Broccolini differs from broccoli in taste and appearance. Like broccoli rabe, broccolini has similarly long stems, but they have fewer leaves and the added benefit of being more tender and therefore do not require peeling. Also, broccolini is sweeter in flavor than both broccoli and broccoli rabe, making it an easy and delicious side dish.


Whether you like adding it to your smoothies, adore spinach salad, or enjoy it most baked into spanakopita, spinach is a delightful spring green that will boost your immune system and your taste buds. The leaves can be incredibly delicate, so when buying from bulk containers make sure to handle it with care.

Some people may only be familiar with savoy or flat-leaf spinach. Savoy spinach is somewhat wrinkled and can have very large leaves the later it is harvested. On the other hand, flat-leaf spinach is, you guessed it, flat-leaved and makes great baby spinach salads. If you are interested, there are also a multitude of other varieties of spinach such as Malabar, caramel, and red kitten spinach.


If you have the choice between white chard and rainbow chard, then you simply must choose the rainbow. Chard alone is a wonderful multipurpose green that can weasel its way into any soup, stir fry, dumpling, or braise, but on top of that, the color that rainbow chard can bring to your dishes is astounding.

With some chard stalks available in bright red, golden yellow, or with striking pink veins, the only reasonable option is opting for the colorful varieties and letting them bring some much-needed color into the last cold days of winter. If you are not a fan of chard, then consider trying it in a baby chard salad. The chard is milder in flavor when it is younger and tender, making baby chard the perfect way to bring new flavors and textures to salads.


Salads are what spring is for. Winter moseys along, and you wish that you had some nice crisp greens to munch on, and then all of a sudden, you have more greens than you could have dreamed for. Butter, oak leaf, romaine, iceberg, and many more types of lettuce are available for you to indulge in the spring as a way to celebrate the budding all around.

Whether as a side salad at the end, an appetizer at the beginning, or simply as a crunchy element on top of whatever you make, lettuce can be used in just about everything. Because the time for lettuce is almost upon us, it is important to know how to store your various kinds of lettuce so that it does not get slimy, moldy, or limp.

Fava beans

Fava beans are both good for your body and the earth. They are what are called nitrogen fixers, which are plants that add nitrogen back into the soil through nodules on their roots. Therefore, eating and growing fava beans means that you are indulging in a spring treat and helping the soil at the same time.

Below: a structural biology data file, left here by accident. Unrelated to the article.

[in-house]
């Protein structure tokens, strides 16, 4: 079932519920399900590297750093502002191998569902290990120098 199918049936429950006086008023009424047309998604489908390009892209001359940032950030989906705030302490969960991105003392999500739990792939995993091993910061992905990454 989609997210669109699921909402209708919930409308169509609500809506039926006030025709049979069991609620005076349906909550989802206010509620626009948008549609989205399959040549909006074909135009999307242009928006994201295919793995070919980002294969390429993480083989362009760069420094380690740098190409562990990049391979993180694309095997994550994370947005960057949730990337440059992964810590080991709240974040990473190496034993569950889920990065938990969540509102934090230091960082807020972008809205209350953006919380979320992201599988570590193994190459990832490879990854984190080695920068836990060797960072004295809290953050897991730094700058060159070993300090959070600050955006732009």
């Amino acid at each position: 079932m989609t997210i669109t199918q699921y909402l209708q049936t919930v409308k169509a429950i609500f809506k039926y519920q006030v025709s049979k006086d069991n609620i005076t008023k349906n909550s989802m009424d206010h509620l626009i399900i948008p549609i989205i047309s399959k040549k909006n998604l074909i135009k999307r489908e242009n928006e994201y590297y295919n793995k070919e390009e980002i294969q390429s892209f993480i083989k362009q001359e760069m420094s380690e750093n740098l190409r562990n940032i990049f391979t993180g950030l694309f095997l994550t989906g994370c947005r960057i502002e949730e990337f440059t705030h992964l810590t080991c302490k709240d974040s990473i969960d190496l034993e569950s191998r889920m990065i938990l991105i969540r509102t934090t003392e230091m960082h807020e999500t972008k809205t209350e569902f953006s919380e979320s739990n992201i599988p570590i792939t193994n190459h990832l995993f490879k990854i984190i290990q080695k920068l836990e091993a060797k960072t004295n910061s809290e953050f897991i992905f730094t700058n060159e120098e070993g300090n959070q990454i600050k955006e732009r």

If you do want to try eating fresh fava beans, your best bet is growing them yourself. But don't worry, it is not so intimidating. These plants are speedy growers and often can take care of themselves. In warmer climates, you can even plant them in the fall and let them grow over the winter so that they are ready by spring.

Fava greens

While you may be familiar with fava beans and all of their wonderful uses, did you know that you can eat even more parts of this plant? The leaves in particular are scrumptiously tender, and a great spring green option. When the greens are sautéed they develop a flavor that is similar to pea shoots which pair well as a side dish to almost any meal. 

You can also eat fava greens raw in a salad. Because the leaves are very soft and tender with a slight sweetness, adding them to a salad is a great way to enjoy their subtle flavor.


The citrus season may not be the best fruit season, but it is still pretty great. How can you argue about an abundance of limes? These green, puckering fruits are the perfect way to bring some life to your tacos, noodle bowls, or drinks. Also, they are great for desserts, can brighten up a smoothie, and are fantastic with cilantro.

These little green orbs, with their waxy skin and very sour flavor, come in many varieties. One of the most common types of limes are key limes, which are said to be more aromatic than normal limes and are slightly yellow in color. Not to mention they are the not-so-secret ingredient in key lime pie.